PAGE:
The autonomous community of Murcia is located in the southeastern area of Spain. Most of the region is mainly on the Mediterranean coasts between Andalusia and the Valencian Community. Inland Murcia borders on Castile-La Mancha.
The region has retained a strong Arabic flavor since being founded by the Moors in 831.
The conquest by the Castilian gave access to the Mediterranean for the first time to them since the Carthaginians, Romans and Moors had ruled the sea in the past.
Most of the current structures in the autonomous community stem from the 15th to 18th centuries. The silk industry sustained the region and the excess funds were used for the construction of new churches.
The area makes claim to lovely beaches and the Mar Menor. This is a huge salt water lake that the affluent Phoenicians and Moors chose as the site of their summer residences. The area still attracts those seeking a place in the sun due to being a micro-climate region.
Here are the best places to visit in Murcia.
Murcia is well known for being a good example of how to mix historical aspects with the modern world. Featuring both ancient ruins of bygone eras with progressive shopping centers along with striking public gardens and museums sure to impress, the town has it all.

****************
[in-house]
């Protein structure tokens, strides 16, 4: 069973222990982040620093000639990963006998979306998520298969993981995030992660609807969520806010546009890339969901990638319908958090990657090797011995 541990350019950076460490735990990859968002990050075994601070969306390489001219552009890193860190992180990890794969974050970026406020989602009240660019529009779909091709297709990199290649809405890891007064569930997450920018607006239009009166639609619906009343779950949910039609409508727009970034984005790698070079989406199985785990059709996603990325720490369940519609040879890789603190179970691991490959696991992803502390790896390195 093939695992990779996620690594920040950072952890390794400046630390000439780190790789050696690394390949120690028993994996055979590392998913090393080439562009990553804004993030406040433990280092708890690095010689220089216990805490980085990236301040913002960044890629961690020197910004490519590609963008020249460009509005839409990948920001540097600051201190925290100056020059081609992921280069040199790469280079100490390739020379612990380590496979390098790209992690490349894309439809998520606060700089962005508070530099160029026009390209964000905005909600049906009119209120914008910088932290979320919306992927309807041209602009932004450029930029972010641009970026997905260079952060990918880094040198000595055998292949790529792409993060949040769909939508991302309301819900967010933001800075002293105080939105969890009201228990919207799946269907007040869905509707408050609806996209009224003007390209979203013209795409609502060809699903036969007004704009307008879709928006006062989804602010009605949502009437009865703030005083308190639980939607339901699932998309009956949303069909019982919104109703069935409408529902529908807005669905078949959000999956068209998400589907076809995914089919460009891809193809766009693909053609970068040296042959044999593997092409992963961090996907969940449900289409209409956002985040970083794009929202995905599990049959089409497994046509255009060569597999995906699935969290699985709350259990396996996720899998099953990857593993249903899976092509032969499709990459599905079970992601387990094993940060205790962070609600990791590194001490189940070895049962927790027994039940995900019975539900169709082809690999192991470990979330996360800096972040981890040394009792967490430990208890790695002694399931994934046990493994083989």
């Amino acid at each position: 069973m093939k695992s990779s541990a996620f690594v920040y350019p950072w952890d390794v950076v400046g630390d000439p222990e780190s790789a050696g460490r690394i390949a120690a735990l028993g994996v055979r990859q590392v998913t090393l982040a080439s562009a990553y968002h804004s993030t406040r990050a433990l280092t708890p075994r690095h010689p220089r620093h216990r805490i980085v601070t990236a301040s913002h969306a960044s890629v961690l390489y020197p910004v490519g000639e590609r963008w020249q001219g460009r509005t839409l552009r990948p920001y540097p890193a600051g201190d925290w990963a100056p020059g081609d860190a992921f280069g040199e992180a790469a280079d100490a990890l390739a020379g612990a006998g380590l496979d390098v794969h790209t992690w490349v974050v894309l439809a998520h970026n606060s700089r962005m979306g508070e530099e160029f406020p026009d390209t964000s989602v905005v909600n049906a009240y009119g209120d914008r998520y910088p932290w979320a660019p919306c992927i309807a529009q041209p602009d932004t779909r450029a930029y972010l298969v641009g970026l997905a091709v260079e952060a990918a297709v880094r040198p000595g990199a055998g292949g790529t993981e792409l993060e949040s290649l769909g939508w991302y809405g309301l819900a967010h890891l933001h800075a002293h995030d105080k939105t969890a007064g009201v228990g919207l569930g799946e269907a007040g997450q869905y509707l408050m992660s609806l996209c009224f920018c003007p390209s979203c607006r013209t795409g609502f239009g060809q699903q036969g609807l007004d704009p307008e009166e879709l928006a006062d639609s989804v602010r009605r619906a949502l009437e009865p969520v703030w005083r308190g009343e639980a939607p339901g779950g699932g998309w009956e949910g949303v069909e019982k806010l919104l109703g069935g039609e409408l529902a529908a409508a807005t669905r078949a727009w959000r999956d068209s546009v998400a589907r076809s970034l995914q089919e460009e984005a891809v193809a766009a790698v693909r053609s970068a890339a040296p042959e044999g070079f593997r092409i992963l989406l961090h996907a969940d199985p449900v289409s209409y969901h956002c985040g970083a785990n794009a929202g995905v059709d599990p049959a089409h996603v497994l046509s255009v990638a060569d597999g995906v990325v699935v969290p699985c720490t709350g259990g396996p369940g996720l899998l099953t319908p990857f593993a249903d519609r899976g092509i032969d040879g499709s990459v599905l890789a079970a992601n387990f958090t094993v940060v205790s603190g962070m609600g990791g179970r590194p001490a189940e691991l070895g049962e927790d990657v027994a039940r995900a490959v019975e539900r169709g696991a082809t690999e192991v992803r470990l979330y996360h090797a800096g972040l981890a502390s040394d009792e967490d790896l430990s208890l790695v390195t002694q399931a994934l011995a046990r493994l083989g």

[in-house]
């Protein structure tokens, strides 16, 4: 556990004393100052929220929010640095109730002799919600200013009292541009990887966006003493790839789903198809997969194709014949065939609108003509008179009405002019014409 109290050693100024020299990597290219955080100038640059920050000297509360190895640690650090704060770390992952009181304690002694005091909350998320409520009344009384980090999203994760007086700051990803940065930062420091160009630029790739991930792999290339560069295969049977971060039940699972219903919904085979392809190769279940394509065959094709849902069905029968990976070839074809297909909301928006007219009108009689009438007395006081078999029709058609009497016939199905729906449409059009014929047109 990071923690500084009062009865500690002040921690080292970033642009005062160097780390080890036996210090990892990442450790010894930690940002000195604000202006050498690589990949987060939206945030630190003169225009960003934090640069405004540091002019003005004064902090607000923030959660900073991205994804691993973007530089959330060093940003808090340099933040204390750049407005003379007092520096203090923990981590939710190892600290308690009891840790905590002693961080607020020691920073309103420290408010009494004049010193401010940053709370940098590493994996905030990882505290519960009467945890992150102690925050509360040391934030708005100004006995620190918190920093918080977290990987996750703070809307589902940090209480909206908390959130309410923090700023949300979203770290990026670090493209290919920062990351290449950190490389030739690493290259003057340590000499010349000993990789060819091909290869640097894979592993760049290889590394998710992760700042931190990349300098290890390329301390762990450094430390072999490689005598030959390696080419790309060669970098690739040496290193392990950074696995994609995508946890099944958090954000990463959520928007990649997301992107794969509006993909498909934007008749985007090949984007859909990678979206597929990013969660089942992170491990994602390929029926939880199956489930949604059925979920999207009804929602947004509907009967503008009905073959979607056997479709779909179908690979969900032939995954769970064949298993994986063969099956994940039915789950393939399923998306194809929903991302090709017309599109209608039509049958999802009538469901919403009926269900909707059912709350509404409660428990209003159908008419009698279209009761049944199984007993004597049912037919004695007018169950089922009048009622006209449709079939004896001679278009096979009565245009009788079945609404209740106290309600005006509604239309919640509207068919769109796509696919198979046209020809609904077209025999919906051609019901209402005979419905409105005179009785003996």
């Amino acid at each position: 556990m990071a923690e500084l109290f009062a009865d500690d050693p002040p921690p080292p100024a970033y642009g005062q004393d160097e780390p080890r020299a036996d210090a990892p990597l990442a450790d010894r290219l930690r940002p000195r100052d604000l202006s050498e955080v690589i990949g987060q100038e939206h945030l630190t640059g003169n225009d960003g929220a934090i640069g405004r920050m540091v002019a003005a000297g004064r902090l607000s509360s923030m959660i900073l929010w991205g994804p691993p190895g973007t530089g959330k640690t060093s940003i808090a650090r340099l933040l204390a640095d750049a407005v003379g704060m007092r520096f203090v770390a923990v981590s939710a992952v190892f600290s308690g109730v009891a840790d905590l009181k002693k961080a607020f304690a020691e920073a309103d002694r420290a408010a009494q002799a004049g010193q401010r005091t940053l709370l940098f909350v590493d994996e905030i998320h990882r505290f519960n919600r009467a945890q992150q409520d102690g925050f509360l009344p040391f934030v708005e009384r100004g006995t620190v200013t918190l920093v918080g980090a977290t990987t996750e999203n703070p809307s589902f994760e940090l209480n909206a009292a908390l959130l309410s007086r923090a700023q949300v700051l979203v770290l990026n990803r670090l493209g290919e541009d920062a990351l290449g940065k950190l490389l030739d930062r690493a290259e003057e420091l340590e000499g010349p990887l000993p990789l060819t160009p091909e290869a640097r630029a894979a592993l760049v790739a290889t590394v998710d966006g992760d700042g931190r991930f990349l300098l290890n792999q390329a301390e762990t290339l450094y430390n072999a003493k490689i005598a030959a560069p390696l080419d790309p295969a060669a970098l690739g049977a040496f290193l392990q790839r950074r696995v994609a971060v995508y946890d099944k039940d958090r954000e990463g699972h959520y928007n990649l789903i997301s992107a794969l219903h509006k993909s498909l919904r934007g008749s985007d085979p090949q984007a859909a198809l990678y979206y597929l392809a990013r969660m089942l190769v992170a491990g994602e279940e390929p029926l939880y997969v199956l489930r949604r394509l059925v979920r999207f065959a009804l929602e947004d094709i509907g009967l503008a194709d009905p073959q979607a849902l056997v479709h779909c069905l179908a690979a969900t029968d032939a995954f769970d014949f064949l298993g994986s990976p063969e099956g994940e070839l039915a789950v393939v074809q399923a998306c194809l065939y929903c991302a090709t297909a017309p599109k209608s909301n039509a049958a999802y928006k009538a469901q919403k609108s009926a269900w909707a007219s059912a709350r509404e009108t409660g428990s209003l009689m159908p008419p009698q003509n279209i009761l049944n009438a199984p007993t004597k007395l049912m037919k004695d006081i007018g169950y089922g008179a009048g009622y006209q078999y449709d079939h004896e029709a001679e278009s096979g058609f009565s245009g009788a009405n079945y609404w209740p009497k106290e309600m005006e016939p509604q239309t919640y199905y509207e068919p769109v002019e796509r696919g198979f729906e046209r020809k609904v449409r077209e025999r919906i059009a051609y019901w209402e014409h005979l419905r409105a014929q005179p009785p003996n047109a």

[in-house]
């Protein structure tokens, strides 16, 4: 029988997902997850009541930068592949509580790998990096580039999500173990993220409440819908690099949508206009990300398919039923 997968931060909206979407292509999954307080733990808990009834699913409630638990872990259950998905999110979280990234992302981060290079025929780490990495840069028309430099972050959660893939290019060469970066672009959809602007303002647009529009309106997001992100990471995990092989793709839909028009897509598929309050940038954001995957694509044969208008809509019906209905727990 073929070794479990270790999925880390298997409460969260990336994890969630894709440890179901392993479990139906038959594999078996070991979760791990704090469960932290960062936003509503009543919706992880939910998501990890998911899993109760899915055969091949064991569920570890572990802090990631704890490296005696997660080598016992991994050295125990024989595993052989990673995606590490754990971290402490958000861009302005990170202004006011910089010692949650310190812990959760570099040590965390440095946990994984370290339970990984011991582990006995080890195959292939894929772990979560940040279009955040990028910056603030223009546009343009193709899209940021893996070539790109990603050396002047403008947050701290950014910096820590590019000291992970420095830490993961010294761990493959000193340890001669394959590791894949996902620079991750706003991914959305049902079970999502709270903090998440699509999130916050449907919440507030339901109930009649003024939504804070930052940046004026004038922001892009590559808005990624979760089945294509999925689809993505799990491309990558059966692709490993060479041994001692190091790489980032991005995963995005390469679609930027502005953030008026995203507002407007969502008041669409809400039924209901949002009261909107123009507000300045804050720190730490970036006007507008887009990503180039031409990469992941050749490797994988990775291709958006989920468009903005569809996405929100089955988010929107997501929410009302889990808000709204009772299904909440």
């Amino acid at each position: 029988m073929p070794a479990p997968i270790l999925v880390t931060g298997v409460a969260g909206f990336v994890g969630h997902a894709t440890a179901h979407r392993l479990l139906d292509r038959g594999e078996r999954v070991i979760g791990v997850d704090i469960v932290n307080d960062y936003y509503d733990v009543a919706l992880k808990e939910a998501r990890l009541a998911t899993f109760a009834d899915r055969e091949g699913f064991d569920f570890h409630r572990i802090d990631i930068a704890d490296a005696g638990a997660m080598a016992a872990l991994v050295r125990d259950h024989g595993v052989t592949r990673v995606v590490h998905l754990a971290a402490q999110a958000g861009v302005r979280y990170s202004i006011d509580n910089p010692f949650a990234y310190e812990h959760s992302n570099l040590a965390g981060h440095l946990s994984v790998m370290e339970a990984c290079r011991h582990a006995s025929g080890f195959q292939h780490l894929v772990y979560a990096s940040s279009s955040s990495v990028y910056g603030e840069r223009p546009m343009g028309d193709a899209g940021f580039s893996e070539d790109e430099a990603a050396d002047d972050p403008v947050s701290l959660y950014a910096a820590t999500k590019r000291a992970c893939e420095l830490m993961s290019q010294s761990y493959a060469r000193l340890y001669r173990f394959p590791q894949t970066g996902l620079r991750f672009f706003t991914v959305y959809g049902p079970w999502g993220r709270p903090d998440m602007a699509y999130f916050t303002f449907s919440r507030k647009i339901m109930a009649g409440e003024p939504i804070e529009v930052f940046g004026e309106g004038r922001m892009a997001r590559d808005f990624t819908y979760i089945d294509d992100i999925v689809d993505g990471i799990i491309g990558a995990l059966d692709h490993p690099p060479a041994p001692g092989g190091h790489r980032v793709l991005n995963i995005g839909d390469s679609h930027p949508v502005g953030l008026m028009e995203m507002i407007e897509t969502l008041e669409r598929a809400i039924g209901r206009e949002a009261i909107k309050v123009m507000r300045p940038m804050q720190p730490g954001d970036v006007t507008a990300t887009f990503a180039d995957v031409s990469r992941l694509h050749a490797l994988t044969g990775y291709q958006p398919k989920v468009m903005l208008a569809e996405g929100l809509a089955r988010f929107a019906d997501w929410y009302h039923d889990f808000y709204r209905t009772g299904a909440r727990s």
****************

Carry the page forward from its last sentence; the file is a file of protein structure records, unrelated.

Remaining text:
Its most famous attraction was completed in the 15th century, the Cathedral de Sanata Maria and remains a popular example of architecture in the region. Standing proudly in the center of the city, the construction for this glory began in the mid 1300s and wasn’t finished until 200 years later when the first mass was held. Consisting of beautiful and eye-popping Renaissance architecture, the cathedral later had work done in the 1800s when several sculptures of saints as well as its now iconic façade were added.
The highlight of the Cathedral is the Capilla de los Velez. This gorgeous yet solumn resting place of the Marquise (nobleman) is adorned with carvings of Colmbus’s journey to the New World and his voyage back to Spain.
The Sierra Espuna National Park is one of the many national treasures of the Aledo área, holding shelter for flora and fauna such as boars and birds of paradise as well as numerous hiking trails for the backpackers and an overall good way to see the great outdoors for everyone.
Before visiting the park, it’s probably a good idea to get a map as it can be quite expansive and thus, easy to get lost in. Be careful of the steep drops as well as the narrow paths that are abundant in the park.
If anyone wants to see historical artifacts while they’re visiting, the Castillo de Aledo is the perfect place. Originating from the Muslims in the early 11th century AD, the castle, which has a reddish tint due to being made out of tamped Earth, is surrounded by the remains of battlements which was built to defend vital areas of the grounds and was the fortress for the Castillian warrior and nobleman García Giménez. But the real treat is the keep, virtually the only part of the castle that remains in an excellently preserved condition.
Nonetheless, the castle was declared a site of Cultural Interest by the Spanish government in 1985.